Measures to track levels of child poverty should be based on life chances rather than finances, Labour MP Frank Field has said.
Child poverty targets are expected to be missed. Image: Arlen Connelly
Speaking at a Policy Exchange conference on child poverty targets today (30 April), Field said the current system is failing.
He said life chances indicators, outlined in his 2010 government review of poverty, would be a better way of measuring the impact of policy through monitoring how well developed children are.
The indicators cover three areas: child-based factors; parent-based factors; and environment-based factors, such as the quality of childcare.
Field said: “The Labour government’s ambition to abolish child poverty was a laudable aim.
“However, it is clear that the policy they employed – of income transfers on a massive scale – did not work. Nor are they sustainable.
“To meet the 2020 target would require £19bn in income transfers [based on 2007 child poverty figures].
“An anomaly of an economic recession is that the poverty figures can appear to improve, as median income falls, however, the jury is no longer 'out' on the value of the current measures.
“The measures as they stand promote a single policy of pushing household income above an arbitrary line, with no regard to whether it matters where on the income spectrum households sit.
“The life chances indicators could measure the progress the country is making against the only strategy we can employ to eradicate poverty in Britain – by radically up-skilling the workforce.”
The event was organised in advance of the results of the 2010 child poverty targets. The 2010 target states that the number of children living in poverty should have been reduced to 1.7 million, however, it is expected that results will show that this figure was not reached.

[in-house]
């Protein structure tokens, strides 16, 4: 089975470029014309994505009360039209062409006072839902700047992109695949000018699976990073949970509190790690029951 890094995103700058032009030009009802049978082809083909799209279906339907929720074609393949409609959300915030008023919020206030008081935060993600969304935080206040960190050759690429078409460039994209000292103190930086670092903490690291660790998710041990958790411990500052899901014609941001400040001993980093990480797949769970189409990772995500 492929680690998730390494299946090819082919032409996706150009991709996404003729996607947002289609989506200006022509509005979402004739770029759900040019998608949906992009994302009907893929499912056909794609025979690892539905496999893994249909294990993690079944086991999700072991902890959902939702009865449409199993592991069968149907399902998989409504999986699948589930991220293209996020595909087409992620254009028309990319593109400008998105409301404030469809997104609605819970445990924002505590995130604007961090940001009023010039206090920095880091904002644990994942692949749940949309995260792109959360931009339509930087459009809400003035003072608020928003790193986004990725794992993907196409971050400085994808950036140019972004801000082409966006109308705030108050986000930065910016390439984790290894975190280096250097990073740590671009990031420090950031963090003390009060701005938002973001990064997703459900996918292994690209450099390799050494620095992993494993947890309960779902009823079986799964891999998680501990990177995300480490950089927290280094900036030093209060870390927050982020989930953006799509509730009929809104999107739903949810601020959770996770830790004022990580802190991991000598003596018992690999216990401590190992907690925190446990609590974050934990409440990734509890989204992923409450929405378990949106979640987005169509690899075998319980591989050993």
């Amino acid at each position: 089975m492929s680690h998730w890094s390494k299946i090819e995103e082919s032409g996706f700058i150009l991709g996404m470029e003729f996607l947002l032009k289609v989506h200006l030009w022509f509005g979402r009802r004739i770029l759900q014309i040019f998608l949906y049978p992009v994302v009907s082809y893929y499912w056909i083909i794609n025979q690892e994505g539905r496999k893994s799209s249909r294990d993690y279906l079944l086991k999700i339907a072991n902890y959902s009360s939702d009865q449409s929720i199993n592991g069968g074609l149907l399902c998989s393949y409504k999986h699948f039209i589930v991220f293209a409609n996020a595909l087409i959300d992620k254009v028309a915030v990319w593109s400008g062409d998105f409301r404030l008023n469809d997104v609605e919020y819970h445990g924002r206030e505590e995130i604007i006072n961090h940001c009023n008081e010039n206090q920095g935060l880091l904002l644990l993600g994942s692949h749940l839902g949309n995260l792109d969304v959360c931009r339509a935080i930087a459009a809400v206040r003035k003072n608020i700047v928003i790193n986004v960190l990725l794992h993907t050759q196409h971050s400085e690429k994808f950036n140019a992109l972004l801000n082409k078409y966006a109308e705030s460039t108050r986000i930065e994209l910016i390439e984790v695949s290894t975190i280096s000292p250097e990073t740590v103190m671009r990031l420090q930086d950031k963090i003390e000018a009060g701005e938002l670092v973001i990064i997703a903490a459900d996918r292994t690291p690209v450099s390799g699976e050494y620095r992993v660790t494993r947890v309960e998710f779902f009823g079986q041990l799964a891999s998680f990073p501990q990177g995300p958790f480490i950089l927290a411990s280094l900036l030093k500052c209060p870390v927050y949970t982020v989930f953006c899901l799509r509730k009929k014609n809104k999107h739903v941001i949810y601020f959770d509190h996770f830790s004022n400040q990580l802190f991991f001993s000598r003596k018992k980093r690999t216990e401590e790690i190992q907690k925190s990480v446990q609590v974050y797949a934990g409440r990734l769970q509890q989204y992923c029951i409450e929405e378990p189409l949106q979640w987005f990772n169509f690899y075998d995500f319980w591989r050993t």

Neera Sharma, Barnardo’s assistant director of policy and research, said: "We need action not rhetoric if we are to tackle the scandal of child poverty in this country, both to improve the income and the access to services that the poorest families have.
"Barnardo’s knows that intervention early on in a child's life increases their life chances, however this must not be at the expense of services for young people later on in life, many of whom are currently out of work and in desperate need of support."
Rhian Beynon, head of policy and campaigns at Family Action, said: “Frank Field is right that early intervention services matter but cash also counts for the most disadvantaged and vulnerable families.
"The Family Action experience is that most disadvantaged families need support with a range of aspects of parenting including health and home learning if children’s life chances are to improve.
"However one essential aspect of parenting is providing a home and adequate income.
"While we agree work is important it will not enable all parents to provide a home and acceptable standard of living for their children particularly at a time of unemployment and recession.
"With half of all poor children living in families where someone is working Government needs to protect family incomes and safeguard children’s futures.”
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